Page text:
This book, written in the mid 19th century and illustrated by Charles H. Bennett, provides an entertaining introduction to topics in science for children. In each chapter, the author uses a popular myth or fairy tale to lay the groundwork for an equally fascinating "fairy tale of science" full of interesting facts and real life examples.

By: Andrew Lang (1844-1912)

The Olive Fairy Book by Andrew Lang The Olive Fairy Book

Andrew Lang’s Olive Fairy Book (1907) was a beautifully produced and illustrated edition of fairy tales that has become a classic. This was one of many other collections of fairy tales, collectively known as Andrew Lang’s Fairy Books.

By: Edith Howes (1872-1954)

Maoriland Fairy Tales by Edith Howes Maoriland Fairy Tales

Most of the tales have some basis in history. It is an oral language so all histories have to be remembered and retold. To help with this memory retelling the carvings all have relative information and prompts, stories of Atua (sort of gods) and other people (pakeha) that have been encountered are all blended into the stories.One of the amazing things to listen to is a person's whakapapa (family line). My son's father can tell his whakapapa right back to first landing in the canoe Aotea. It takes hours with the stories of battles, moving and resettling and then the invasion of British soldiers and settlers...

By: Eden Phillpotts (1862-1960)

Book cover The Flint Heart

The flint heart is a stone of heart shape, forged in prehistoric times, that changes whoever owns it into a wicked person. The story of the flint heart's ultimate defeat involves multiple trips into fairyland by Charles and Unity, children of one of the heart's victims. Along the way the reader meets lots of fun characters such as the king of fairyland, a talking (and wounded) hot water bottle, and the mysterious Zagabog. Occasional references to British words and concepts may require some explanation for American readers, but the story is perfectly understandable without such explications. The droll narration makes the story as much fun for adults as for children.

By: Lilian Gask (1865-????)

Book cover The Fairies and the Christmas Child

The worst of being a Christmas Child[2] is that you don’t get birthday presents, but only Christmas ones. Old Naylor, who was Father’s coachman, and had a great gruff voice that came from his boots and was rather frightening, used to ask how I expected to grow up without proper birthdays, and I thought I might have to stay little always. When I told Father this he laughed, but a moment later he grew quite grave. “Listen, Chris,” he said. And then he took me on his knee—I was a small chap then—and told me things that made me forget old Naylor, and wish and wish that Mother could have stayed with us...

By: Katharine Pyle (1863-1938)

Book cover Tales of Folk and Fairies

In "Tales of Folk and Fairies" Ms. Pyle tells 15 different children's stories from around the world; each more delightful than the last. Each story stands completely on it's own and although they were probably meant for children, adults will certainly enjoy them as well.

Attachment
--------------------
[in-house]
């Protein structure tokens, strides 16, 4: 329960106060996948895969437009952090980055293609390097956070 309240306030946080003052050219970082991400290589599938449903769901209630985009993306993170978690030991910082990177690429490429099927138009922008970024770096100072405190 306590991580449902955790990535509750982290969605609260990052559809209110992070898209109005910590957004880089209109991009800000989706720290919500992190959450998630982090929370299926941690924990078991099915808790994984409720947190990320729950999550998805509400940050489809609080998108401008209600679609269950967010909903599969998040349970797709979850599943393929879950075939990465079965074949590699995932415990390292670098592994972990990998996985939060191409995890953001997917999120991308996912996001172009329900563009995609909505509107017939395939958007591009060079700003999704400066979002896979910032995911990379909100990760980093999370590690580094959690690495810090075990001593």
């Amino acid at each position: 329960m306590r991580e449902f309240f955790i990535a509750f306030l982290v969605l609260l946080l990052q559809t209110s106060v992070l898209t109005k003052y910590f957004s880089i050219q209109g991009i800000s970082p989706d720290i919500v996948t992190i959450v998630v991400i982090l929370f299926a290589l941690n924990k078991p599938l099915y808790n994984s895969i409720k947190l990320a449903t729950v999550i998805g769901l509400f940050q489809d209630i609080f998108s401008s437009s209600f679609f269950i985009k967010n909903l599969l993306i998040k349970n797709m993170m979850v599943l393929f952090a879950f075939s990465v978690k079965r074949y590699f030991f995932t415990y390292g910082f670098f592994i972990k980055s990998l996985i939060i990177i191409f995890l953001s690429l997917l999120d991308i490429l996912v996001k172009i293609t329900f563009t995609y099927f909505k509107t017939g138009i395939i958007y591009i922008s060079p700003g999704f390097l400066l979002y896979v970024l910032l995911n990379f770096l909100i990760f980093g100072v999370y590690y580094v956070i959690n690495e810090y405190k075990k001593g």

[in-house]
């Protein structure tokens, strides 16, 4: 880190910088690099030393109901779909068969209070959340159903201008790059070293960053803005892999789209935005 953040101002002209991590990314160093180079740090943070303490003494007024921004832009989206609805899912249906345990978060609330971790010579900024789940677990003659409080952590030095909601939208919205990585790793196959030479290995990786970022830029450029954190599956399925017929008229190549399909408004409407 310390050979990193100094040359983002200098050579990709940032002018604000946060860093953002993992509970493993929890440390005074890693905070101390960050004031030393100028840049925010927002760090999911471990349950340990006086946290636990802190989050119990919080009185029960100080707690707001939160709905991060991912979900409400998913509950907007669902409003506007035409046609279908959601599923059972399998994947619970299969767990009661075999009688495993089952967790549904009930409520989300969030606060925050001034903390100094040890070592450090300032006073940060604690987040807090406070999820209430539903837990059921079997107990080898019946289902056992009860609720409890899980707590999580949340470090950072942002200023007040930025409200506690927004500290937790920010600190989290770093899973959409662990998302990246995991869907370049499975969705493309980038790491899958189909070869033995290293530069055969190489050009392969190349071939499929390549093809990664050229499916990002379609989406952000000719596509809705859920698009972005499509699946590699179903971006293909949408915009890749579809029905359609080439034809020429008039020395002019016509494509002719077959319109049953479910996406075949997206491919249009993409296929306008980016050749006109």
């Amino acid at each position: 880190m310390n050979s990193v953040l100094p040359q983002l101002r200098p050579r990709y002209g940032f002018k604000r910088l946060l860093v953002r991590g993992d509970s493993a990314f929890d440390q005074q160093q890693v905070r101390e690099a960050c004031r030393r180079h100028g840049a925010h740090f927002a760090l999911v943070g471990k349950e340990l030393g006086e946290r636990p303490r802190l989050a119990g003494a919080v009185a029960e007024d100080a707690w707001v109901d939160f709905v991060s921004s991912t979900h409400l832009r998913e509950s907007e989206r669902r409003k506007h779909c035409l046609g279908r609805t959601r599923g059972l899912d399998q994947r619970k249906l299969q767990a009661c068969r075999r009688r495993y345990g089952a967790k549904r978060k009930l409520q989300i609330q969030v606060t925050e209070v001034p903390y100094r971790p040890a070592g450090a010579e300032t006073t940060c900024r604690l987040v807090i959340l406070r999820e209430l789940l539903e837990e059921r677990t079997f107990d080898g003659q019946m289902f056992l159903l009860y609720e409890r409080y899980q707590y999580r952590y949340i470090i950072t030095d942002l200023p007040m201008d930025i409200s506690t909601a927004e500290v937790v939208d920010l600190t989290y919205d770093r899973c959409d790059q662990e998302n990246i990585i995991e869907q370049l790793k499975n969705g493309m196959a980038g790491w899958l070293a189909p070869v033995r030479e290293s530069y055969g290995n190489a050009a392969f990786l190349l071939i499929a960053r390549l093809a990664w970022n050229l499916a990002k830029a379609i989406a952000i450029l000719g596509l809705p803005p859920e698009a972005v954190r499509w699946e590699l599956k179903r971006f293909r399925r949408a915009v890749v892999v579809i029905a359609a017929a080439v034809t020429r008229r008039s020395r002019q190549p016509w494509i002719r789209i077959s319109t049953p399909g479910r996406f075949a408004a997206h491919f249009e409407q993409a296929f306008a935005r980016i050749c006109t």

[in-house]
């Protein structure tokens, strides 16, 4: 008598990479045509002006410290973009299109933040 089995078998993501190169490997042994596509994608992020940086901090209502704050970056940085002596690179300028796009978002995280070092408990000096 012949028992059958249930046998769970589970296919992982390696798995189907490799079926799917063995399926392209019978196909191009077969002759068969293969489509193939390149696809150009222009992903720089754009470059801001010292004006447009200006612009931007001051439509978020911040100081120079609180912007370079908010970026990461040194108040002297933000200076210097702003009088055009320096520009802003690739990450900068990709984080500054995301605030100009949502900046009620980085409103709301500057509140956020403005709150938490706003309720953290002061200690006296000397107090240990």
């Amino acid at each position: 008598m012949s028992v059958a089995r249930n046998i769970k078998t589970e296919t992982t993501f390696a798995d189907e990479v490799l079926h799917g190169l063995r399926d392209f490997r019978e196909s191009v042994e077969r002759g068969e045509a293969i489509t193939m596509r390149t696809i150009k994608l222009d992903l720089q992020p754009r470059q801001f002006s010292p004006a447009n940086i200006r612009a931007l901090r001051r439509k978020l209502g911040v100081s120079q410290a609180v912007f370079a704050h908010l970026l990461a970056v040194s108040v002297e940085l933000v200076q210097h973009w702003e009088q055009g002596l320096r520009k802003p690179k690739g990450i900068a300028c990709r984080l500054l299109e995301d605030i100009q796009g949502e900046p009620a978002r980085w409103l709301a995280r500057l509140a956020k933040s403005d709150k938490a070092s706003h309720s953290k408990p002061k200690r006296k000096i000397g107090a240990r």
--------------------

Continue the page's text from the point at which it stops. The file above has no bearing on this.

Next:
By: Frances Hodgson Burnett (1849-1924)

Racketty-Packetty House and other stories by Frances Hodgson Burnett Racketty-Packetty House and other stories

This is a collection of short stories and fairy tales by Frances Hodgson Burnett, the author of The Secret Garden and A Little Princess.

By: Jean Ingelow (1820-1897)

Mopsa the Fairy by Jean Ingelow Mopsa the Fairy

Jean Ingelow (1820 – 1897) was one of the more famous poets of the period, indeed many people suggested that she should succeed Alfred, Lord Tennyson as the first female Poet Laureate when he died in 1892. Mopsa the Fairy, written in 1869 is one of her more enduring stories. It is a delightful fantasy about a young boy who discovers a nest of young fairies and tells of their adventures together.

By: Olive Beaupre Miller [editor] (1883-1968)

Book cover In the Nursery of My Bookhouse

Full of delightful nursery rhymes, charming poems and engaging stories, folk and fairy tales, this is the first volume of the "My Bookhouse" series for little ones. Originally published in the 1920's as a six volume set, these books, edited by Olive Beaupre Miller, contained the best in children's literature, stories, poems and nursery rhymes. They progressed in difficulty through the different volumes - this first being intended for the youngest audience.

By: Walter De la Mare (1873-1956)

The Three Mulla-mulgars by Walter De la Mare The Three Mulla-mulgars

Three monkey brothers, Thumb, Thimble, and Nod, are Mulla-mulgars or royal monkeys. As she dies, their mother gives them the enchanted Wonderstone for protection, and tells them to follow their father. They embark on a journey of fantastical adventure to find their father, who left years earlier in search of the kingdom of his brother, the Prince of the Valleys of Tishnar, promising to return for them after he had found the way.

By: Anonymous

Book cover Beauty and the Beast